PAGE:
With transportation and lodging addressed we’re really only left with daily expenses. These suckers add up though and it’s because of that I couldn’t discount them entirely. It’s great that we have budget for hostels and airfare, but what about the costs of getting to the hostel from the airport (and back)? What about the three hot meals? Or seeing the Louvre in Paris, Buckingham in London, catching an Oakland Raiders game while in the Bay Area, partaking in the decadence of Thailand’s full moon party or hiring that guide in Angor Wat? What’s travel without experience?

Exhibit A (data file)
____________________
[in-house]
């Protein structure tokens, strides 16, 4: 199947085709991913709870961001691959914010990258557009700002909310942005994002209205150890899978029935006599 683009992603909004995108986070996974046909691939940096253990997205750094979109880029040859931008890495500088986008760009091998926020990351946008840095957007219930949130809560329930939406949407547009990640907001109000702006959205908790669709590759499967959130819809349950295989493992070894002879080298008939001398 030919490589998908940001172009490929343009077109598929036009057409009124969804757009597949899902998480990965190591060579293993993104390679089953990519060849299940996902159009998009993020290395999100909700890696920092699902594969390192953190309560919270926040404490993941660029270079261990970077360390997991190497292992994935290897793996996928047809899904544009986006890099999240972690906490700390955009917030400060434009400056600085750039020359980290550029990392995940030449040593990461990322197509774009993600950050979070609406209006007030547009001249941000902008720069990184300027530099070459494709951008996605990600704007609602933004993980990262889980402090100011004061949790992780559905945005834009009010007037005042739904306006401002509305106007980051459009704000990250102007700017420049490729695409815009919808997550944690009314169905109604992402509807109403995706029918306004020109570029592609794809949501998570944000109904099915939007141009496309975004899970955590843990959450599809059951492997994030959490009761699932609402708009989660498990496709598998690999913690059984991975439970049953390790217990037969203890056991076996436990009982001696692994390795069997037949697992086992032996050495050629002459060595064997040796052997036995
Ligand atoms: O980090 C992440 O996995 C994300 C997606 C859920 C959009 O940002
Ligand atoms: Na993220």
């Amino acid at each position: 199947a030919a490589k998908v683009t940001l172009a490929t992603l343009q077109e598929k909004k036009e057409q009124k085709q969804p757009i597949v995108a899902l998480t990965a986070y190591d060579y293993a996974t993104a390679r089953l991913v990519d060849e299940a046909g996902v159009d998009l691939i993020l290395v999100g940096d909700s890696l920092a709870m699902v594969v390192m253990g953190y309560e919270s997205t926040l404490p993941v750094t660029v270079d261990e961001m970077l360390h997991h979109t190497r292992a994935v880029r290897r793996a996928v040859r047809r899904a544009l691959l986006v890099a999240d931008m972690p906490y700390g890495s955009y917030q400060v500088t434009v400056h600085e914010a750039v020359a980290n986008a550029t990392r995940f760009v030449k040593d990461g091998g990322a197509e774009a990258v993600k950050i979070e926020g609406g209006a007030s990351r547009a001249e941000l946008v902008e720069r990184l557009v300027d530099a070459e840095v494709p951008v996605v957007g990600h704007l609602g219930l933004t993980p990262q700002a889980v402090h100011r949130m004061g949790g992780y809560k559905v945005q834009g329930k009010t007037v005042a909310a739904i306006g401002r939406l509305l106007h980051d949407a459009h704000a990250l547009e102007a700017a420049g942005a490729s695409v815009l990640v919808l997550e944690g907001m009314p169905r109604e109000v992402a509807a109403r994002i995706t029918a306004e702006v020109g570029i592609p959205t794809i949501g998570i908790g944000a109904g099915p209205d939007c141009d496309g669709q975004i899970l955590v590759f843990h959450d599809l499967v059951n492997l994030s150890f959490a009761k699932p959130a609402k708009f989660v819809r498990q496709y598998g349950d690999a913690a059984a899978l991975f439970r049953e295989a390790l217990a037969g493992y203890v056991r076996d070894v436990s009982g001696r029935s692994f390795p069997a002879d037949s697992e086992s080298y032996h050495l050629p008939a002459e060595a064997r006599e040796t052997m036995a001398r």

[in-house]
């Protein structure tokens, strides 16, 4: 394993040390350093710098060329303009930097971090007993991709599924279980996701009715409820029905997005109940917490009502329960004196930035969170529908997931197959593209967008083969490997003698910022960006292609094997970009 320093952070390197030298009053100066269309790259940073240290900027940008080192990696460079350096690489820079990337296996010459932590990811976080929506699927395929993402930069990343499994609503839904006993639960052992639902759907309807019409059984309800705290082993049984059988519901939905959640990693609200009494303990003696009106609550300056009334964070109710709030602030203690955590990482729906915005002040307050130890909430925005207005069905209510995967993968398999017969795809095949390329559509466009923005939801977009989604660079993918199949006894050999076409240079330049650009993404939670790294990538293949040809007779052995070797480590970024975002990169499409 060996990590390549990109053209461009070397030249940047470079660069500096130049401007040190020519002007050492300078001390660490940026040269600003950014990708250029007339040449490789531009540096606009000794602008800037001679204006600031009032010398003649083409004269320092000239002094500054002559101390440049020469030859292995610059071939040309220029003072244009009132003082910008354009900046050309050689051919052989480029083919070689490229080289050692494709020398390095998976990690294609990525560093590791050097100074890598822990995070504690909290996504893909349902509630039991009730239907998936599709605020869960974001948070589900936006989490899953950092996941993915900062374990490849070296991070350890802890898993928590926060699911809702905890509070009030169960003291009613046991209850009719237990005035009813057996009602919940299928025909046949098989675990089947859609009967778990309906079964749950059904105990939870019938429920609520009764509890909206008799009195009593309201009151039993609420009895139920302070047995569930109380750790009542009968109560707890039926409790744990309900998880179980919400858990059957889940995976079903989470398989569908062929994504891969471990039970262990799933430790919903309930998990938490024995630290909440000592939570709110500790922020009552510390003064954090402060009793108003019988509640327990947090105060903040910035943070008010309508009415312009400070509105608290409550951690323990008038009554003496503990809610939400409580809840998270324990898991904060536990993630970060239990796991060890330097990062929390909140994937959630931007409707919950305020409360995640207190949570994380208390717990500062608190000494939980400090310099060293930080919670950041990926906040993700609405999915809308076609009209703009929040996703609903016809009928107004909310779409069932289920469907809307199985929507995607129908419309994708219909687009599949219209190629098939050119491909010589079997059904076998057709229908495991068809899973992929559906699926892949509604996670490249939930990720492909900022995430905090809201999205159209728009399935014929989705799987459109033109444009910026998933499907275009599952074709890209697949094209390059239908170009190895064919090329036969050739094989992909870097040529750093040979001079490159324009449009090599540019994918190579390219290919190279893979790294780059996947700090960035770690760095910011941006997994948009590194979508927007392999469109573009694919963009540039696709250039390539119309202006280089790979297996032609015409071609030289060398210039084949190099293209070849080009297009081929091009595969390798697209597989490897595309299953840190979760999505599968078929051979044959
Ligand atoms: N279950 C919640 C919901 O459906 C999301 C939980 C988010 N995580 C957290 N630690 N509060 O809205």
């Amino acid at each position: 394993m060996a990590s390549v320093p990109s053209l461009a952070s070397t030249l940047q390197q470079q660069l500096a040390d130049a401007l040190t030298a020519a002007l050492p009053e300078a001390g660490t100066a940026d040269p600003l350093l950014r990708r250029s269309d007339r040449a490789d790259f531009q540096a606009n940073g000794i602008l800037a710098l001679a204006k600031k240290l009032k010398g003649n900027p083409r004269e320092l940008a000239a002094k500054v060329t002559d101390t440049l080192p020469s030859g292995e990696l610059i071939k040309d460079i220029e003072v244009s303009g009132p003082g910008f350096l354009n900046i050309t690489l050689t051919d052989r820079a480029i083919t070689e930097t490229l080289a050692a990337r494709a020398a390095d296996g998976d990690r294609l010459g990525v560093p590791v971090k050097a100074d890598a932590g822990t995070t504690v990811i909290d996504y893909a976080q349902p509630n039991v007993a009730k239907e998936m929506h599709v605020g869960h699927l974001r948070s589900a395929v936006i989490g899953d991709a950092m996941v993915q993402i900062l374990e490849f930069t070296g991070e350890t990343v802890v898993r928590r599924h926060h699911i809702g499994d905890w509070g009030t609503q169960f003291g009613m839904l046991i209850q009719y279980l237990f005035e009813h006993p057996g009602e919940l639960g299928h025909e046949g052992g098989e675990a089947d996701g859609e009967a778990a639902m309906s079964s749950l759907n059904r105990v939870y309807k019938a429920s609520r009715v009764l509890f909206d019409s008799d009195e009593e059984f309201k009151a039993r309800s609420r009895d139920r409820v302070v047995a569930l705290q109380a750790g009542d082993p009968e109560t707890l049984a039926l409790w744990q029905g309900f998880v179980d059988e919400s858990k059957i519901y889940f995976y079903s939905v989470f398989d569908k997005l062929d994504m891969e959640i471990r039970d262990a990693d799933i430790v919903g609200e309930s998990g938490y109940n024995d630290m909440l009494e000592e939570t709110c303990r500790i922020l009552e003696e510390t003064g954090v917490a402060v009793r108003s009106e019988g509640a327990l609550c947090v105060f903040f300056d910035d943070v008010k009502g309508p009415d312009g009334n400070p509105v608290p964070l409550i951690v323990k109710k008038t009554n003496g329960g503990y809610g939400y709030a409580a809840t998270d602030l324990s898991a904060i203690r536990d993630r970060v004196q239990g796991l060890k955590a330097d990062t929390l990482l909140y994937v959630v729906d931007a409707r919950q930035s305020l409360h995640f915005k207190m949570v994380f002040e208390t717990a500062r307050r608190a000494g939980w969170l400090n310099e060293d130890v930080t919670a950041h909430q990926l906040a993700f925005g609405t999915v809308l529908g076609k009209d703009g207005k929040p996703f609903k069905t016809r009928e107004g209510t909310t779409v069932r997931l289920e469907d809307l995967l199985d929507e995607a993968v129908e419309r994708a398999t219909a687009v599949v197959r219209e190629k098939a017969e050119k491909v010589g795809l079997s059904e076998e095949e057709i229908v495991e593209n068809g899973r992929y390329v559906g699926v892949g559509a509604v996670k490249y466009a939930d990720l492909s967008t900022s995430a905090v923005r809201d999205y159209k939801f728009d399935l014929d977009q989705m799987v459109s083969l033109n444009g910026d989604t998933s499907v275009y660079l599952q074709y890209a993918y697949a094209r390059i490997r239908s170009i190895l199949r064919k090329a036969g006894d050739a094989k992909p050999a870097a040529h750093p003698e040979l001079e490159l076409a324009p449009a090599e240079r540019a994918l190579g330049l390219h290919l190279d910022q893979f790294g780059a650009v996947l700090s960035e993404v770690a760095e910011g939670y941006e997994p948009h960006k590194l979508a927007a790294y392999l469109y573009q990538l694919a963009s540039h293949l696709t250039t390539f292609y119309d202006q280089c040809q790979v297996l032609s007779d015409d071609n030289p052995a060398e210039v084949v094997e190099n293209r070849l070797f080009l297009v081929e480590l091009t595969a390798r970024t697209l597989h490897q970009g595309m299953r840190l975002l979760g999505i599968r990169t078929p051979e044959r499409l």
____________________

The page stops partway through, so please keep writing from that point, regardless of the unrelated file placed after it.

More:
That’s where our remaining budget is allocated. It’s play money – but play smart. You need to eat, you don’t need to visit every gallery that Vienna has to offer (nor would you want to…the constant cultural bombardment would have your head swimming by the third consecutive day, trust me.)
I enjoy shopping at open air markets and foreign grocery stores, so this helps keep my budgets manageable. A bonus of staying in hostels is that you get the use of their kitchens. Home cooking on the road. Of course, you don’t want to make every single last meal, so plan on eating out once in a while, and budget that in. Like lodging, food and entertainment costs vary on the season and the region.